On page 97 of his wonderful (and convicting) book Crazy Love, Francis Chan writes the following:
Hear me clearly in this, because it is vital – in fact, there is nothing more important or eternal: Are you willing to say to God that He can have whatever He wants? Do you believe that wholehearted commitment to Him is more important than any other thing or person in your life? Do you know that nothing you do in this life will ever matter, unless it is about loving God and loving the people He made?
The quote closes out a chapter entitled “Serving Leftovers to a Holy God” which builds upon Chan’s premise that too many people in the Church (especially the American Church) are lukewarm and not giving God their all. I must admit that I was immediately convicted upon reading it. Chan accurately paints a picture of those who, in spite of their material possessions, are poor spiritually. He explains:
Because we don’t usually have to depend on God for food. money to buy or next meal, or shelter, we don’t feel needy. In fact, we generally think of ourselves as fairly independent and capable. Even if we aren’t rich, we are “doing just fine.” (p. 89)
I can honestly say that there have been times in my life when I lived with that exact mindset. I had a good job, a nice car, a good place to live and plenty to eat…what did I need God for? On top of that I had blindly convinced myself that I had achieved all of those things on my own, through hard work and determination. I believed in God and payed Him lip service in church on Sunday morning and I thought that was perfectly acceptable. I had forgotten Jesus’ words in Matthew 6:33 when he told us to seek the kingdom of God first, and all of our needs will be met. When we do not struggle to meet those needs we often (falsely) assume that we no longer need Jesus.
In a recent Twitter post, preacher (and author) Timothy Keller stated: You don’t realize Jesus is all you need until Jesus is all you have.
In the not-so-distant past, God humbled me and broke me to the point where I can now see the truth in Keller’s words. I spent so much of my time chasing after the things that the world told me that I should want, even when I really did not want many of them in the first place. Even after making the decision to go to Bible College and pursue the preaching ministry as a career, I can’t say that I was truly putting God’s kingdom before my own selfish (and foolish) desires. I learned quickly that not every one in ministry is doing it for the right reasons. Although few people become wealthy through preaching, many do achieve a certain level of success and job security. That is what I sought for myself. The salvation of the lost was a secondary goal. As horrible as it sounds, even when I was seeking to do kingdom work I was still approaching it from a worldly point of view. God quickly changed that.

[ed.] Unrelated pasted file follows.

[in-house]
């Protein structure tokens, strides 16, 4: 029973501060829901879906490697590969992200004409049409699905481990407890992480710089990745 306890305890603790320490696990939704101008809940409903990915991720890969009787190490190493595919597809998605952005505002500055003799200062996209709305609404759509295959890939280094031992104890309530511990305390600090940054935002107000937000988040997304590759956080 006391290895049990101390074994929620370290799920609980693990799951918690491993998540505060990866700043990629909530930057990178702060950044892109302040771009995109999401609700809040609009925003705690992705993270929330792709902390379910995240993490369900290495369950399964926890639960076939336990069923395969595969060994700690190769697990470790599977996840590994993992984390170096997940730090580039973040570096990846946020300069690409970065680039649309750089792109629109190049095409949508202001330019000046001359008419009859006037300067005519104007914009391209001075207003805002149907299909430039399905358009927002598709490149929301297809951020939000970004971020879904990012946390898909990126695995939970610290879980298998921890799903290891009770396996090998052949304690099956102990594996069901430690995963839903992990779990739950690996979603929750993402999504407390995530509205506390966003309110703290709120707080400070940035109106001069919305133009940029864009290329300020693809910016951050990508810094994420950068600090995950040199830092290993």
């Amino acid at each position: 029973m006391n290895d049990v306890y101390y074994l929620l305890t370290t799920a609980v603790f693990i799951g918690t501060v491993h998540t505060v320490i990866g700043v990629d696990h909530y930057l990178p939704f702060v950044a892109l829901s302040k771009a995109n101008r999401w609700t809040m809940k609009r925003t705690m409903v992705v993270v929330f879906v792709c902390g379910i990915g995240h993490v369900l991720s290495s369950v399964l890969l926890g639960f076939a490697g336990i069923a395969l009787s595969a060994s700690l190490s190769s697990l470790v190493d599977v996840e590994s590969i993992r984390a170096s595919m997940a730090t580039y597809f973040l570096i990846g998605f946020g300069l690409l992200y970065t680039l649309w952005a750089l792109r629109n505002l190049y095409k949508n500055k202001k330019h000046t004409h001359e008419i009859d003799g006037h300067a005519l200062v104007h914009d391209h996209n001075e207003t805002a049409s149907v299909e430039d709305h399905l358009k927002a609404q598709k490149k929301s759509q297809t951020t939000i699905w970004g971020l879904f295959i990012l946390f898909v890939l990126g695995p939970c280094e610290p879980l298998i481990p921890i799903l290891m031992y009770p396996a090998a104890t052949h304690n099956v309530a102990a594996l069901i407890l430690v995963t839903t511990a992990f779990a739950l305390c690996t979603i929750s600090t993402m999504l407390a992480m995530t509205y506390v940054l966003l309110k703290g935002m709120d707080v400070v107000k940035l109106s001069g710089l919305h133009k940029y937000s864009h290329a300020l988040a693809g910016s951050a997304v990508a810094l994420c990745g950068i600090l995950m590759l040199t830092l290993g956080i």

So here I am now…Francis Chan’s words STILL ringing in my ears. The same struggle still occurs in my mind. What is my motivation? What is my goal? Why do I want to preach? In the past I would have had many different answers to those questions. I don’t sit here and pretend to be perfect this morning. I still have to rely on the Spirit to fight that internal battle for me. As the title of the blog says…without Him…I am nothing. In 1 Corinthians 13, the apostle Paul gives us his famous definition of love. He begins by listing amazing things that people can do for the body of Christ. However, he makes it clear that they are meaningless without love. Jesus, when challenged by the religious leaders of the day, summed up the entire Law of God in two simple commands: Love God and Love People.
That has become my motivation. As I prepare to start a new phase in my life I want to remember those two commands…daily. I don’t care if I am the best preacher ever (I do want to be good) and I don’t care if I pastor the largest church in America (I do want it to be healthy and growing). I want everything I say and do to be motivated by love because honestly…nothing else matters.